Saturday, August 20, 2005

The Six Faked Moon Landings?

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"Columbia, he has landed at Tranquility Base. Eagle is at Tranquility. I read you five by. Over." The voice from Houston betrayed no emotion, although this was anything but business as usual. A human being was about to set foot on the moon for the first time in history, armed only with the Stars and Stripes, some scientific instruments, and an almost reckless, can-do demeanor that had captivated the world.

The reply from Columbia, the command-and-service module that had released the lunar lander 2 hours and 33 minutes earlier, betrayed only equal professional cool. "Yes, I heard the whole thing," Michael Collins said matter-of-factly.

Houston: "Well, it's a good show."

Columbia: "Fantastic."

That's when Neil Armstrong chimed in. "Yeah, I'll second that," said the 38-year-old astronaut, the moonwalker-to-be, America's own Boy Scout, and the most famous man in the - well, in the universe. And even though the static ate away at the clarity of his consonants, Armstrong's sneering tone came through loud and clear. The mission control man heard it too. And he knew what was coming. Sort of.

"A fantastic show," Armstrong said. "The greatest show on earth, huh, guys?"

There was a moment's silence. Then a cameraman sniggered. And the director sighed, and did what directors do when actors screw up their lines. "Cut," he groaned. He was a heavyset man in his 50s, and the combination of the long hours and the hot studio lights had started to get to him.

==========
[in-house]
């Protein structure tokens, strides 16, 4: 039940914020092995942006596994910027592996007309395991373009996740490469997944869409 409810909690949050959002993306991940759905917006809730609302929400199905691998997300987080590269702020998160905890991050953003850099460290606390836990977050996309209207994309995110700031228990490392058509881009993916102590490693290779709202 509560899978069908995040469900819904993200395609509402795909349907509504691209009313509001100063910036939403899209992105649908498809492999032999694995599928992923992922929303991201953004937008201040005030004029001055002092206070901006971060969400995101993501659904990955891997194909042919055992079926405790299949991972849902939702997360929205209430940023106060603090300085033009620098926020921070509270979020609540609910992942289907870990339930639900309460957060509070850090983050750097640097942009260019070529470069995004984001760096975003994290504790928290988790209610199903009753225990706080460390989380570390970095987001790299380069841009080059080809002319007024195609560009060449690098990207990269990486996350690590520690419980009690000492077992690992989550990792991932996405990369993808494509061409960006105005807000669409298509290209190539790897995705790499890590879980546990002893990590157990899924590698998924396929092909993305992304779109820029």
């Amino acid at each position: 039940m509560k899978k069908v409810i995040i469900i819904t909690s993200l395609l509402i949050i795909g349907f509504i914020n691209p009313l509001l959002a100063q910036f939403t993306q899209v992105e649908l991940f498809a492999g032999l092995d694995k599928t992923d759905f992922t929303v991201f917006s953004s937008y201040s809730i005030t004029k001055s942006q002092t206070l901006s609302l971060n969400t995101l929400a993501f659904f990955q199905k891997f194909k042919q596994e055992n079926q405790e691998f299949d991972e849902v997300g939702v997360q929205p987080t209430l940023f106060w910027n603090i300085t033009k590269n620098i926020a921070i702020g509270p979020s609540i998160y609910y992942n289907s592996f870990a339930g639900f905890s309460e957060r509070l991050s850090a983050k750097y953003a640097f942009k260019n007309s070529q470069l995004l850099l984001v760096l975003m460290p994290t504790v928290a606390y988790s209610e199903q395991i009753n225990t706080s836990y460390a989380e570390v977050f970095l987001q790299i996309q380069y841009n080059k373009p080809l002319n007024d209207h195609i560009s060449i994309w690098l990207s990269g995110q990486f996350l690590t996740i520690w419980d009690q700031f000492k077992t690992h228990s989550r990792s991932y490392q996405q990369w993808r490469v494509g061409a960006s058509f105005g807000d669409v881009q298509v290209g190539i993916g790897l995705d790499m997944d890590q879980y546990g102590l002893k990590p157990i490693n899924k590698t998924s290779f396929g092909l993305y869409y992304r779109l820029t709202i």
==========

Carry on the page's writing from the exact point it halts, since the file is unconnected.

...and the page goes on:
"Shit, Armstrong, if you're gonna be a smart-ass, do it on your own time, all right? We got 25 tired people on this set. We got a billion people who are going to be watching your every move only a week from now. We're on deadline here. Now, do you suppose you could just stick to the script and get it over with? Thank you."

His assistant stepped forward with the slate. "Apollo moon landing, scene 769/A22, take three," she announced.


"Columbia, he has landed at Tranquility Base," the mission control man began again.

When Buzz Armstrong stepped down from that ladder, saying it was only a small step for him but a giant leap for mankind, was he was merely setting foot on a dust-covered sound stage in a top-secret TV studio in the Nevada desert? Yes, some people say we faked all six moon landings. I had dinner with one of them tonight. A smart guy I really like. Yeah, some people really do believe this. In fact, a poll taken in the early 70's indicated that around 30% of all Americans believed the whole moon landing was flim-flam.